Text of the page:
Lately I’ve been writing my posts with a combination of the computer and the phone. I can type a lot better on the computer, but there are certain things that are easier on the phone, like adding photos and videos.
In fact, I’ve been starting posts on the computer, with the nicer interface and more formatting options, then switching over and sticking in photos, which I then go back and edit on the computer. Modern blogging, I guess. Or lazy blogging. Do you have any other techniques for less hassle in your blogs?
This entry is about sound. I was listening to all the bird sounds on the front porch this morning, and I posted on Facebook that I was at church, with the birds preaching, saying amen, and singing. There were a LOT of starlings in one of the trees, so it was quite a cacophony.
I decided to go out to the pond and record all the sounds there. I think it came out pretty nice, but it’s long, so I was not sure if I could get it into the blog. I ended up adding it to YouTube, which worked out well.
I do think the sounds of nature are as wonderful as the sights, so I am giving it a try! Now those of you who have never heard of a dicksissel can hear one and (sort of) see one!
First, don’t worry. No one is hurt. However, on yesterday’s ride, a bit of freak-outage did occur with Apache.
Oddly enough, our ride Saturday was practically idyllic, as we traipsed all over the ranch, through beautiful tall grass (pre-baling) with Fiona in tow. Fiona always needs to be rounded up when it’s time to go through a gate, so our herding practice is fun (however, Apache sucks at it).
But yesterday was different. First, we decided not to bring Fiona, since she was still limping a bit. And second, the baling operation was going on pretty close to where we were riding. Some combination of these things did not please Apache, though he was doing what I asked him to, including squishing over a wet spot.
He kept turning around and looking urgently toward his pasture, ears up, all attentive. We finally figured out he was hearing Fiona braying in her loneliness. I guess he’s used to having her around now!
Then, when the tractors got close, everything he encountered suddenly became A Big Deal. Trees, cactus, the overhead power lines. He’d turn around, start randomly trotting, and basically act like he was on his last nerve. He used to act like that often, when I first started working with him four years ago, but he hasn’t done that recently.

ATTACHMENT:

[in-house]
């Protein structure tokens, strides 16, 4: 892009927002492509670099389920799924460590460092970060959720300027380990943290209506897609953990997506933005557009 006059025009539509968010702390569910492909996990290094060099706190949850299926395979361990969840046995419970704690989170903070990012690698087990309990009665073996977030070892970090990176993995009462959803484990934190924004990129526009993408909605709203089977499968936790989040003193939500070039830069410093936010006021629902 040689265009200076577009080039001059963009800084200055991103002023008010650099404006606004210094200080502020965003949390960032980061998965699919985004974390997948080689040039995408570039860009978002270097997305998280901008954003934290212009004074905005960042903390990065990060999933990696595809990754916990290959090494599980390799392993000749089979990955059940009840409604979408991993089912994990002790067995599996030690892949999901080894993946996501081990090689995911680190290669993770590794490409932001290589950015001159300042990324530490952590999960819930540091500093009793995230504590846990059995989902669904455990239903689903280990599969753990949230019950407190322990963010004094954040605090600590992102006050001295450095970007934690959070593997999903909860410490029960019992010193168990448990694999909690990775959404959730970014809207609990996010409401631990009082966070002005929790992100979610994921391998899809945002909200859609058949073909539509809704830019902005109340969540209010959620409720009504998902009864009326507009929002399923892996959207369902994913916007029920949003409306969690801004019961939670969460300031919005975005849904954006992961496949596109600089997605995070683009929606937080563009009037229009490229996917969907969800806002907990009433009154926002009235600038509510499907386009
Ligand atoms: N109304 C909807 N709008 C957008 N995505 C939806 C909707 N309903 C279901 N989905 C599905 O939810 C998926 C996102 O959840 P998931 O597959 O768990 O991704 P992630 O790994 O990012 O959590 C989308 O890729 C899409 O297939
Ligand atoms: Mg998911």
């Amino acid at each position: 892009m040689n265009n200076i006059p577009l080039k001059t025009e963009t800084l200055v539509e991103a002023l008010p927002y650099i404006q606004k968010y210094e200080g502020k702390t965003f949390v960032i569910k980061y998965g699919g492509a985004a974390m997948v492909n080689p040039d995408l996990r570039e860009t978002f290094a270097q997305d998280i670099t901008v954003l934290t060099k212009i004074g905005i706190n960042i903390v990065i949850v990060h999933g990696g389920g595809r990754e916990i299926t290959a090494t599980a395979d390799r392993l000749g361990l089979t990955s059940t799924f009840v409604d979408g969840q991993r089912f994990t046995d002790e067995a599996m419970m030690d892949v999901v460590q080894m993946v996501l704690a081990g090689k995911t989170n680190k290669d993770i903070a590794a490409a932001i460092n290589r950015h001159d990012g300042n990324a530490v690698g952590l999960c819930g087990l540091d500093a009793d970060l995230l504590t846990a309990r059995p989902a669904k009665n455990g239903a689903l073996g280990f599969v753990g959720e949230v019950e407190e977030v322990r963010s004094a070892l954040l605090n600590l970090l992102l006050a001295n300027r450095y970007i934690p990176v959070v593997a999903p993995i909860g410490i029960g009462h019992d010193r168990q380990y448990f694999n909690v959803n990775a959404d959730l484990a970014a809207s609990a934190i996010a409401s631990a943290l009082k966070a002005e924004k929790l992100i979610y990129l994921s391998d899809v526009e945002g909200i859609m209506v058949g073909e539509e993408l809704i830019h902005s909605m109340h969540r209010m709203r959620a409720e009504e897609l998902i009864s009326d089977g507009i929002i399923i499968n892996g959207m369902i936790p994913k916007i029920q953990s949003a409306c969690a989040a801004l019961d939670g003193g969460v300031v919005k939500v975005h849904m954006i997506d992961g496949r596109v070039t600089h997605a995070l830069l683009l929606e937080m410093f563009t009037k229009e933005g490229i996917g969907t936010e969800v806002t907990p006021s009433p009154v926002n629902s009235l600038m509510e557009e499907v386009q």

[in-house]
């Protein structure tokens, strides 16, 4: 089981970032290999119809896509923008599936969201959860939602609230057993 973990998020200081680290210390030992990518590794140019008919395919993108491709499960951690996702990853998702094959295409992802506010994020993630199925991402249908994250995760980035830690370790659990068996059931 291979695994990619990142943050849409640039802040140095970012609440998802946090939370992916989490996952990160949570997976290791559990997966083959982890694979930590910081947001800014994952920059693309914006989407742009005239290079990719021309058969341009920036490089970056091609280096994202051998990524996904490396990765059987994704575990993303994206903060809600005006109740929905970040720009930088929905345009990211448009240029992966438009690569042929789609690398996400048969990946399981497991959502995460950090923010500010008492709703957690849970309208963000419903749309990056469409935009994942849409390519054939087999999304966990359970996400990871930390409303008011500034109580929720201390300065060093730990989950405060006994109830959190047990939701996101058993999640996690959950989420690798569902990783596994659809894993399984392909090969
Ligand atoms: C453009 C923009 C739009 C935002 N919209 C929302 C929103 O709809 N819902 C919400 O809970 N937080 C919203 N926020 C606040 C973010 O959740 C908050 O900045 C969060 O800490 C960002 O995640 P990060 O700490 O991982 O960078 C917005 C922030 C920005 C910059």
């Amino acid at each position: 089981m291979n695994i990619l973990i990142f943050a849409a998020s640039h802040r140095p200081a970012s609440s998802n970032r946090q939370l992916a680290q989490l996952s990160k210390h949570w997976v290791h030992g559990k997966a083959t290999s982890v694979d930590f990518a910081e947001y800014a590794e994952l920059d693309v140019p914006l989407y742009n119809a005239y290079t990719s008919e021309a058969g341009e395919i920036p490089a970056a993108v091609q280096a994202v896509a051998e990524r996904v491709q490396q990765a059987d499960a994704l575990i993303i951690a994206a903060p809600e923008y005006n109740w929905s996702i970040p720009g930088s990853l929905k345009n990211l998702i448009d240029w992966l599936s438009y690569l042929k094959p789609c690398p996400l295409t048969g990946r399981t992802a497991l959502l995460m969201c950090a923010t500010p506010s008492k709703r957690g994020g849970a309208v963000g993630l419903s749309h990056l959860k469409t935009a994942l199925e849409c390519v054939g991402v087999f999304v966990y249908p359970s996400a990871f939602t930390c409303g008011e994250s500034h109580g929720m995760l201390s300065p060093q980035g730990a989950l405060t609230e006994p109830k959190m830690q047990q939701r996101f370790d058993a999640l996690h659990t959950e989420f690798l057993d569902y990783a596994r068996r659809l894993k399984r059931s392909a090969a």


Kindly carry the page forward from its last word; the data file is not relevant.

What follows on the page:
It’s the time of year when the lush grass of spring becomes the forage of autumn. Just yesterday we were riding the horses through the tall grass, up past Fiona’s belly. Today it looks like this:
While my friends and I were out frolicking in Temple and eating great food (Megg’s), the Vrazels had baled a lot of silage. Silage is hay that ferments a bit. Cattle love it.
They did our whole meadow, which delighted the dogs. They can run without having to bound like deer, which they cannot do amid all those wildflowers in front of the house.
The other residents who love baling season are the raptors. When I was driving back from horse riding, the air and ground were both full of hawks. I counted eight red-tails as well as the harrier. I saw a hawk leap in the air and land on a creature. Boom.
I hope there weren’t too many nests of the local sparrows destroyed. I remember finding one last year, but haven’t seen any today. I also worry about turtles. Spice nearly stepped on one yesterday!
I guess that’s how it goes here in ranching land. Life and death.
I must say that the baling machine is cool. It picks up a round hay bale, then spins it round and round as it wraps it in plastic. And that’s a life and death thing, too.
Where does that plastic end up? Lots of it’s in landfills. Even organic farms use the stuff. I just hope the advantages of silage over hay are worth the cost.
But wait, nowadays hay tends to be baled in netting, not with wire. That’s a mess, too. I’ll have to look into this more.